Beatrice Deer is a singer-songwriter from Nunavik, the icy region of Quebec north of the 55th parallel and home to Quebec’s Inuit people. My All to You is her fifth record since she left her tiny hometown of Quaqtaq for the big city of Montreal in 2007 to get serious about making music as well as for other personal reasons.
This record quickly grew on me. Part of it is Deer’s skillful and joyful singing of the lyrics, most of which are in Inuktitut with some English and a smattering of French. Part of it is the melodies on most of these songs, which makes them hummable and catchy even with lyrics in a language that’s very exotic to these ears. And a lot of it is the inclusion of Inuit throat-singing that she does herself on some songs and with an assist from Pauyungie Nutaraaluk on three of the tracks.
What’s Inuit throat singing? It’s traditionally practiced only by women, who sing it in pairs, facing each other, holding arms and swaying. Each sings a different part. Here’s a demonstration by Deer and Nutaraaluk.
The songs are mostly set in an engaging indie-folk-rock style that, with her use of Inuktitut lyrics both traditional and her own, plus the throat singing, are the basis of a genre she pioneered that she calls “Inuindie.” Several of her songs, including the title track and the closer “You’re With Me,” both of them in English, have inspirational messages on spiritual themes. Those personal reasons I mentioned for which Deer moved to Montreal included pursuing education for herself and her children, and getting therapy for herself. The stellar playing, production and arrangements on these songs keep the proceedings from getting too somber or ethereal or, for lack of a better term, too “woo-woo.” Major credit to Christopher McCarron and Jordey Tucker on guitars, Pietro Amato on keyboards and especially Mark Wheaton on drums, which astutely combine indie-rock style with some deep tribal toms and bass drum. It’s no coincidence that the producer on this session was Wheaton himself, so kudos to him and engineer David Smith for getting those drum sounds so right-on.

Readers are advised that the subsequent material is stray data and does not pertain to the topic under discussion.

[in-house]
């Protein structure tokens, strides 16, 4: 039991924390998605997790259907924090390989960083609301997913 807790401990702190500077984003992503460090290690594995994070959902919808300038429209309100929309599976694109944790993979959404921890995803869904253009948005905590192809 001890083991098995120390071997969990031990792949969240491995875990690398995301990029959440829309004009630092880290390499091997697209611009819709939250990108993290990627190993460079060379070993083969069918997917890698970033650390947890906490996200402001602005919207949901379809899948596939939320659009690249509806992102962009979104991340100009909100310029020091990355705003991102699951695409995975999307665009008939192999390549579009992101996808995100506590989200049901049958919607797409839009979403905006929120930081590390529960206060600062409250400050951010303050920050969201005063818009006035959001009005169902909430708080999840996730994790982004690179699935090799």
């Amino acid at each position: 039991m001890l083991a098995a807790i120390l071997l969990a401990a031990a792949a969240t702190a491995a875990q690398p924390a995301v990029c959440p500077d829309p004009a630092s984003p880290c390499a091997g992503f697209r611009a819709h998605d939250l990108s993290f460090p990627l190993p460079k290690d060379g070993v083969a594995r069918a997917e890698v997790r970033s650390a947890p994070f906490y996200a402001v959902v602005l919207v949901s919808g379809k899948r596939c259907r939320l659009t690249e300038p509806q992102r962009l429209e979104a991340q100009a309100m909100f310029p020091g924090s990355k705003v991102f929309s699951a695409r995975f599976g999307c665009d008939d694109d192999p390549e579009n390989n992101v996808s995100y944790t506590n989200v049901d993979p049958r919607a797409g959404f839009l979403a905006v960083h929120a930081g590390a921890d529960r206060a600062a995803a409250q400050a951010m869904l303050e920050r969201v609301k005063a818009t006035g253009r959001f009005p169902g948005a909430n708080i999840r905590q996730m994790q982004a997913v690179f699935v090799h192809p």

The mood, both sonically and lyrically, is set by the opener “1997,” which has a lovely melody on which Deer’s sense of gratitude shines through regardless of language. On this slow folk march in which she thanks a friend for sticking with her through bad times and good, Deer’s clear, unadorned soprano vocals are matched and contrasted by the clean indie guitar sounds and the deeply thumping bass drum.
The real highlights are the tracks that feature the duet throat singing, including “Sapannga Sujunukua,” which is mostly a demonstration of traditional two-person throat singing accompanied by deep tom-tom drumming; Deer sings a short three-line folkloric verse at the end. The second track “Takugiursugit” is totally great, a very indie-folk song of unrequited love with lots of throat singing with deep baritone guitar twang. I think my favorite is “Immutaa,” a traditional song with a real ear-worm of a melody set to a galloping rhythm with layers of guitars, thudding drums and Deer’s solo throat singing behind the verses.
The lilting pastoral folk song “Isumavunga” is almost Beatlesque, though sung in Inuktitut and French. The song “Mali,” a plaintive love song with a pop feel to it, isn’t one of my favorites, except for the totally dope synthesizer, which has a kind of a raspy, wobbly sound that’s reminiscent of experimental analog synth work in the ’70s. In fact I can find something I really like on every one of the 10 songs on My All to You. Beatrice Deer is singing about things that are important to her, using words, music and rhythms that combine traditional and modern aspects of her blended culture. This is top-notch folk music.